Betty’s Christmas House

How to Put Lights on a Christmas Tree Vertically

How to Put Lights on a Christmas Tree Vertically

Ease and speed are the primary reasons why putting lights on a Christmas tree vertically is better than the usual horizontal method. With the vertical method, you do not have to go around the tree repeatedly. You only go up and down, which is relatively faster, less tedious, and less error prone. Besides, using the vertical method, you can hang fewer lights on your tree. Generally, you can use anywhere between 50 and 200 light bulbs per foot of a Christmas tree, depending on how bright you want it. But if you use 100 lights on a tree horizontally, you can recreate the same thing vertically using 70-80 light bulbs. You can also add lights readily without ruining the decoration.

How to Hang Tree Lights Vertically

Plug It In

Plugging the string lights from the start is one easy way to ensure that plug ends up close to the outlet when you’re done hanging lights on the tree.

Of course, to avoid electric shock, ensure the outlet is switched off. This way, the string lights will receive little or no power.

Instead of plugging the lighting, you can tie/anchor the plug to an object (such as an unplugged extension cord) very close to the socket. This totally precludes the risk of an electric shock.

Another option is to work with extension cords. With an extension cord, you wouldn’t have to worry too much about the plug not getting to the outlet.

String the Christmas Lights to the Tree From Bottom to Top (and From Top to Bottom)

With the plug anchored close to the socket, curl the Christmas lights upward until you reach the top of the tree. Then fold the wire and bring the strand back to the bottom of the tree, leaving about 1.5-3 inches between the first strand and the next.

The phase where you hang Christmas tree lights from top to bottom is typically easier and faster. Since the lighting falls freely, you wouldn’t have to do much.

When you hang the lights downward, they may flow out of pattern. So, when the entire tree is covered in the hang lights, you may try adjusting the curl of each strand.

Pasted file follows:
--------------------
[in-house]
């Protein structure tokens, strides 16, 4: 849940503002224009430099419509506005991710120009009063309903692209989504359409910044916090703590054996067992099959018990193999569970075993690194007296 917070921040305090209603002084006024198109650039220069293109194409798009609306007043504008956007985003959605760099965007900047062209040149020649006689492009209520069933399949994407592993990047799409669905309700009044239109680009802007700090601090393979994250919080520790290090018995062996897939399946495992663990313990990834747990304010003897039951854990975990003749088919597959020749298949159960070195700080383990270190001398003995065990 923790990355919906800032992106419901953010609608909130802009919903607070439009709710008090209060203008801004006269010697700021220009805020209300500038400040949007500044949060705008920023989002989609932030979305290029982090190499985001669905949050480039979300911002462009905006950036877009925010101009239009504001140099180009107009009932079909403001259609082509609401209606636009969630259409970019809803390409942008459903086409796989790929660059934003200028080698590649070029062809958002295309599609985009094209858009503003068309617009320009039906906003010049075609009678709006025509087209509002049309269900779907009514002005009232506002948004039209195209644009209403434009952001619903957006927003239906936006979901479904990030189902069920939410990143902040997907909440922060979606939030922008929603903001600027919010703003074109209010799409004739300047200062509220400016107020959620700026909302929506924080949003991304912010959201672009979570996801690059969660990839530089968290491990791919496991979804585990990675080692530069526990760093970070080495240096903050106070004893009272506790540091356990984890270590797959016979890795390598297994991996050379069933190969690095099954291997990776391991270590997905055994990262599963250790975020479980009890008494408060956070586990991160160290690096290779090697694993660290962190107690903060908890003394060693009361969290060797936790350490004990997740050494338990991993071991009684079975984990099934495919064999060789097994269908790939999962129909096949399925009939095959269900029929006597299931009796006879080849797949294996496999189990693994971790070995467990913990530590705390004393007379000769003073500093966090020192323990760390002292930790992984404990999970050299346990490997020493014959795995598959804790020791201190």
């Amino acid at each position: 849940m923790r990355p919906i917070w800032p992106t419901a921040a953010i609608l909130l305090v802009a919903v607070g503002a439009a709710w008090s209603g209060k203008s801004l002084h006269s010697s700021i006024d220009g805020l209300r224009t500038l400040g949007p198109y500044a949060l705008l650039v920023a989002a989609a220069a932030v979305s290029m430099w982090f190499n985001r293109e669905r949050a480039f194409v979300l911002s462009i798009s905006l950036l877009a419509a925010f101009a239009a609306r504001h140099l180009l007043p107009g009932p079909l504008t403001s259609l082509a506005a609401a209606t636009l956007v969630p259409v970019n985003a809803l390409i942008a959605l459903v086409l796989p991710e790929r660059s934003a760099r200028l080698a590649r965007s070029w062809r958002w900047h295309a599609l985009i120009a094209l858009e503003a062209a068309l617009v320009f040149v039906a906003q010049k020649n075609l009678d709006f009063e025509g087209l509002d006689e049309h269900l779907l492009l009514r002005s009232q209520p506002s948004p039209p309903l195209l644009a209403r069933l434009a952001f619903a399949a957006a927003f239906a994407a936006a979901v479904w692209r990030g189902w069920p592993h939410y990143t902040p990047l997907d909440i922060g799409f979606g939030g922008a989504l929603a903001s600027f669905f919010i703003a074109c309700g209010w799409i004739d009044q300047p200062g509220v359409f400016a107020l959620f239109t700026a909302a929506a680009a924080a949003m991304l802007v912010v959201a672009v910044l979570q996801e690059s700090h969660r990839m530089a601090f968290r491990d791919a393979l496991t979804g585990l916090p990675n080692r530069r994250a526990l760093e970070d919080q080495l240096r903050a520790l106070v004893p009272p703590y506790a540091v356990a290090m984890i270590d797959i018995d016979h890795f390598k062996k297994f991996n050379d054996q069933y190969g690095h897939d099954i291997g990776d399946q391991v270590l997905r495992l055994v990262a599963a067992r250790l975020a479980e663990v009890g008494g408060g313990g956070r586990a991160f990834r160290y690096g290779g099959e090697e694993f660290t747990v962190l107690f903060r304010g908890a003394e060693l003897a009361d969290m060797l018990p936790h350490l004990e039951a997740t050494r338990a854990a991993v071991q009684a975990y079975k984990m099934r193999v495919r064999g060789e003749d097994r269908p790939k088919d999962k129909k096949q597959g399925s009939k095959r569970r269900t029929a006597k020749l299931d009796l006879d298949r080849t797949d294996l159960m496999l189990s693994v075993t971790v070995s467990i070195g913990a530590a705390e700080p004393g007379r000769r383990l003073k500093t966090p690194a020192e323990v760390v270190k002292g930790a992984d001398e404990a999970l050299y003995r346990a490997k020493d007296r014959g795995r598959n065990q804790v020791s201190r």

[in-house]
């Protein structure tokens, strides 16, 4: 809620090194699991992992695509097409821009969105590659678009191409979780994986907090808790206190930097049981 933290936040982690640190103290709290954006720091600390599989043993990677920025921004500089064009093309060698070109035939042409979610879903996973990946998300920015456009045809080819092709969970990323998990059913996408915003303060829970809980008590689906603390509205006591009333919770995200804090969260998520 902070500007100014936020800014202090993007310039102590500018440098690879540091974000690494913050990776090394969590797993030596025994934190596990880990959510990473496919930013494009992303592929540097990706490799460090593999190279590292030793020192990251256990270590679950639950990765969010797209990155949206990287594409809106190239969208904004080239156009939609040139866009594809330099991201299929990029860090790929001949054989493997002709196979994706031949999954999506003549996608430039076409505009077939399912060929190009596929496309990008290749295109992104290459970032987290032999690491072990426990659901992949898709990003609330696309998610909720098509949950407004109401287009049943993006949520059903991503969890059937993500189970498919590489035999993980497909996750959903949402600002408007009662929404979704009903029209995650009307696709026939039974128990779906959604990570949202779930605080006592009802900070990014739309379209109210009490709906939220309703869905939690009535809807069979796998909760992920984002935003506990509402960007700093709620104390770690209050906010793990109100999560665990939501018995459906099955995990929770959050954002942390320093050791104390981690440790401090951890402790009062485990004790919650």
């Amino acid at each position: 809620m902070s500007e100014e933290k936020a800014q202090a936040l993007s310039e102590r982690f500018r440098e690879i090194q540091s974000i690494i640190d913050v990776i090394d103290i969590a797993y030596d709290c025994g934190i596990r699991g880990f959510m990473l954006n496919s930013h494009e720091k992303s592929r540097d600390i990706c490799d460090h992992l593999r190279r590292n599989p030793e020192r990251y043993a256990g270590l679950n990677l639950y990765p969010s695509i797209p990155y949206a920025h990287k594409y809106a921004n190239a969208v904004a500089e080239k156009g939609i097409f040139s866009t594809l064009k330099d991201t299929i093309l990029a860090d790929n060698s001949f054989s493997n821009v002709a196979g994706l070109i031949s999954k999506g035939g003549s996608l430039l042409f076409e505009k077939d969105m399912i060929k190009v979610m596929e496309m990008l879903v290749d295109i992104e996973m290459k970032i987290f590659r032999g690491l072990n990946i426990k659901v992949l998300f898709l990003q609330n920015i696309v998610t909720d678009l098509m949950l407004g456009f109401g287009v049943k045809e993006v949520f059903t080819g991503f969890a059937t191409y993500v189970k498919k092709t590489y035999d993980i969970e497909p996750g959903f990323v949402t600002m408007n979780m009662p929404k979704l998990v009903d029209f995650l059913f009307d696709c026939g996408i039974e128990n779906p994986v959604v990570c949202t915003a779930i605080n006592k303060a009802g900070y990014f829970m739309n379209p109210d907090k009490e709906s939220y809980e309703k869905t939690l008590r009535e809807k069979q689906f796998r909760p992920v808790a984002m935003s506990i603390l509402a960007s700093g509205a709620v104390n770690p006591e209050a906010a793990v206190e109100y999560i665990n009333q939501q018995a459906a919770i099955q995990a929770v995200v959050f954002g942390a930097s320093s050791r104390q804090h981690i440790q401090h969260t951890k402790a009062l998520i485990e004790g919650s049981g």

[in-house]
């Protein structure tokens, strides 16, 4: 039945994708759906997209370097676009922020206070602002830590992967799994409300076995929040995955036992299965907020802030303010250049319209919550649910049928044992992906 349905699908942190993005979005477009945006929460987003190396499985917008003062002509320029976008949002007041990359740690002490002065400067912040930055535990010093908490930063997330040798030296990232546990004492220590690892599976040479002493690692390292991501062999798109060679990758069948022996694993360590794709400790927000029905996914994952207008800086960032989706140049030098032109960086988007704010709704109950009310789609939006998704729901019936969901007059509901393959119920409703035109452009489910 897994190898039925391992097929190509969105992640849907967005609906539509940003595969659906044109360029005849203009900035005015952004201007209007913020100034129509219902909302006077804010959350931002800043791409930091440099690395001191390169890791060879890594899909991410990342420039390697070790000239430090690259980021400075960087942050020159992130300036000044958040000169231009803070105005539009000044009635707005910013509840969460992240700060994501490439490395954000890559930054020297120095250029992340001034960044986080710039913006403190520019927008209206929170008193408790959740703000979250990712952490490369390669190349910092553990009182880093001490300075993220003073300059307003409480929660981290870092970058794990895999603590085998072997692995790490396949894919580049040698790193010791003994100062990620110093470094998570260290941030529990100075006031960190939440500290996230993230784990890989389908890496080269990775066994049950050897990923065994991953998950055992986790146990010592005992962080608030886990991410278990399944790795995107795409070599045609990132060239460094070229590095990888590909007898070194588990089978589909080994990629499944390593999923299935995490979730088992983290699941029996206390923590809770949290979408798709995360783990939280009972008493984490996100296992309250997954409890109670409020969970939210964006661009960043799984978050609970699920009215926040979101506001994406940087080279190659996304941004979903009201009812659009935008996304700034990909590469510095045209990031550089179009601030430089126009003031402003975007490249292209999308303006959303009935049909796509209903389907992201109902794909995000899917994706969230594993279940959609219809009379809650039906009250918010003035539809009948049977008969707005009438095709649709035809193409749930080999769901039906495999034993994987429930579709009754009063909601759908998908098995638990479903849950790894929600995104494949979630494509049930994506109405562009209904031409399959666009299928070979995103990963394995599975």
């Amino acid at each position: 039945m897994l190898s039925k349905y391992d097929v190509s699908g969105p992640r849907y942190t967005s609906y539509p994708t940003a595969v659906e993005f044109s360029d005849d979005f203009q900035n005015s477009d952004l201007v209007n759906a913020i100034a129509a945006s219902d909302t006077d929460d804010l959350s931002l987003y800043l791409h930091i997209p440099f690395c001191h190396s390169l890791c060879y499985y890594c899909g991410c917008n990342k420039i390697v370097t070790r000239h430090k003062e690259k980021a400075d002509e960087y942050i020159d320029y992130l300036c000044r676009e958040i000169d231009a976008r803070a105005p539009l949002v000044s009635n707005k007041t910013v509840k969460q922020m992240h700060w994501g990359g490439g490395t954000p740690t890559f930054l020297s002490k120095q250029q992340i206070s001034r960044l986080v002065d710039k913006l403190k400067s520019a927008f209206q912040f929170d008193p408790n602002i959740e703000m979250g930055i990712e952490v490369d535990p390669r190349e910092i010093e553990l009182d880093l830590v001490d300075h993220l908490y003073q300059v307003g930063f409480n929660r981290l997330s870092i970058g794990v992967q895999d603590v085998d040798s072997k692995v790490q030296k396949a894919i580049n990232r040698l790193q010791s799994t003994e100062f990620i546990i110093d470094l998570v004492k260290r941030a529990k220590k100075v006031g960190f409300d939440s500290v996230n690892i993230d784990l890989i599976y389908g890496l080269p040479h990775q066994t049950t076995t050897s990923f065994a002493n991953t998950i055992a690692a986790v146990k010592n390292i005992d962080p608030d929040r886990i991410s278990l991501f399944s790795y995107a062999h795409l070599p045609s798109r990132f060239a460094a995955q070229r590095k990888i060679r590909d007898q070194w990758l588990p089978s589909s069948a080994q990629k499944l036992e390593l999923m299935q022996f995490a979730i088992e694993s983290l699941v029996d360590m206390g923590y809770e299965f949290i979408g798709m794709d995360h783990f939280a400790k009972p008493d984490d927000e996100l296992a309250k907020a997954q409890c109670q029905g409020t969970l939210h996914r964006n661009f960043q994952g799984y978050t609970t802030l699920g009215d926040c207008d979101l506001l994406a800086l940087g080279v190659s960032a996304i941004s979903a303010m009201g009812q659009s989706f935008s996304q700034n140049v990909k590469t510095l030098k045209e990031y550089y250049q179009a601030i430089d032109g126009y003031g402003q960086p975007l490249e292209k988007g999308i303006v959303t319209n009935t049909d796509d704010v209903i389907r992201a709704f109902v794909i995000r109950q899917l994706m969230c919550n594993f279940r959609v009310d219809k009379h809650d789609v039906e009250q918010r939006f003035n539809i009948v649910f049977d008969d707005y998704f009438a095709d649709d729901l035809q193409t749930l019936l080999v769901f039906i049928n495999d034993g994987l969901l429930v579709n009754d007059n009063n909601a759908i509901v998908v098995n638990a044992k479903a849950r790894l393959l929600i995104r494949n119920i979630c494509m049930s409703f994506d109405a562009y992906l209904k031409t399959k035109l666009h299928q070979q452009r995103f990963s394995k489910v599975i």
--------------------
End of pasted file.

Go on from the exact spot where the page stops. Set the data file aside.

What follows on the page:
While decking the tree, you do not have to stick to just curls or loops. You could try zigzags and any other pattern you want. Of course, complex patterns will certainly take more time.

Keep Stringing Lights to the Tree

Once you’ve wounded the lights vertically from the bottom to the top of the tree and vice versa, keep going until the whole tree is covered or you’re done using a whole strand.

Adjust the Wires

You may do these while you hang tree lights or after you’re done hanging them:

  • Move some lights close to the tips of the branches. This way, they will be more prominent.
  • Slip a few lights deeper into the tree, so the hang lights do not look superficial. While pushing the lights in, keep in mind the lights are already hidden by baubles and other ornaments.
  • Push the non-lit parts of the strands into the tree. This will give them better uniformity.

My Tips for Hanging Lights Vertically

  • Buy high-quality Christmas lights like these, for example.
  • Test the light strand before you start decorating the tree. Ensure every bulb works fine.
  • Ensure you create a pattern with the light strands, or else the tree may look bland.
  • Calculate how many lights you need and have more than enough lighting – at least 50 – 100 for every foot. Note that 50 is only okay when you’re looking for minimal brightness.
  • Hang lights on the tree when it’s bare. Doing this makes for easy decoration since there would be ornaments on the tree.
  • All vertical lights running along the sides of the tree must be spaced by about 2 inches or more.

Other Ways to Hang Lights On a Tree

Besides the vertical and horizontal methods, there are other ways to hang lights on a tree. You can also hang lights by wrapping branches or wounding the lights around the tree in triangular sections.

Wrapping tree branches with lights is the most time-consuming of every option we mentioned. But this is no surprise considering how it involves covering each branch with lights.

The triangular-section option is also time-consuming. But it takes relatively less time than wrapping branches. Plus, it is easier to estimate lighting needs with this method.

Leave a Comment

Share This Article:

Related Posts: